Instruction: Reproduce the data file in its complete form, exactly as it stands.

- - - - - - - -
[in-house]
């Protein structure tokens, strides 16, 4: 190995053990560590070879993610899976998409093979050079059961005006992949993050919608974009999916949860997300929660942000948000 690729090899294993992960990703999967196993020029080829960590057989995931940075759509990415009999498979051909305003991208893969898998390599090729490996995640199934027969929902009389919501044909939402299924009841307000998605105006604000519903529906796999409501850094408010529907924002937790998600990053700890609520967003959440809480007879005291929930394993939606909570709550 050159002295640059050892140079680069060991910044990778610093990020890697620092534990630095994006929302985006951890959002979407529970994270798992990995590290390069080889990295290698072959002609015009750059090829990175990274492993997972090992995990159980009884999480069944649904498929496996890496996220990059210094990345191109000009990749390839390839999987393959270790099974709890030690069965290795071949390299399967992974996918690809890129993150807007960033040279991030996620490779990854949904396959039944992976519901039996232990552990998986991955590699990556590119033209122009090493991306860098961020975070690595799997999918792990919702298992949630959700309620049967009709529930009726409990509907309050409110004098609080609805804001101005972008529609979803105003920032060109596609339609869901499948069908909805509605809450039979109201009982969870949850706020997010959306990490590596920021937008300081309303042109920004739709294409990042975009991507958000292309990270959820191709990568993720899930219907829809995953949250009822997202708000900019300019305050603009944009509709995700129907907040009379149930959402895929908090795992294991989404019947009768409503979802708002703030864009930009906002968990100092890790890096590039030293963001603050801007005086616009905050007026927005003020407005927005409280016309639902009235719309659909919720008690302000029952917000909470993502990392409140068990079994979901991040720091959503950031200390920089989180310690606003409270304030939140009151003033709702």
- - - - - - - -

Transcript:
[in-house]
């Protein structure tokens, strides 16, 4: 190995053990560590070879993610899976998409093979050079059961005006992949993050919608974009999916949860997300929660942000948000 690729090899294993992960990703999967196993020029080829960590057989995931940075759509990415009999498979051909305003991208893969898998390599090729490996995640199934027969929902009389919501044909939402299924009841307000998605105006604000519903529906796999409501850094408010529907924002937790998600990053700890609520967003959440809480007879005291929930394993939606909570709550 050159002295640059050892140079680069060991910044990778610093990020890697620092534990630095994006929302985006951890959002979407529970994270798992990995590290390069080889990295290698072959002609015009750059090829990175990274492993997972090992995990159980009884999480069944649904498929496996890496996220990059210094990345191109000009990749390839390839999987393959270790099974709890030690069965290795071949390299399967992974996918690809890129993150807007960033040279991030996620490779990854949904396959039944992976519901039996232990552990998986991955590699990556590119033209122009090493991306860098961020975070690595799997999918792990919702298992949630959700309620049967009709529930009726409990509907309050409110004098609080609805804001101005972008529609979803105003920032060109596609339609869901499948069908909805509605809450039979109201009982969870949850706020997010959306990490590596920021937008300081309303042109920004739709294409990042975009991507958000292309990270959820191709990568993720899930219907829809995953949250009822997202708000900019300019305050603009944009509709995700129907907040009379149930959402895929908090795992294991989404019947009768409503979802708002703030864009930009906002968990100092890790890096590039030293963001603050801007005086616009905050007026927005003020407005927005409280016309639902009235719309659909919720008690302000029952917000909470993502990392409140068990079994979901991040720091959503950031200390920089989180310690606003409270304030939140009151003033709702």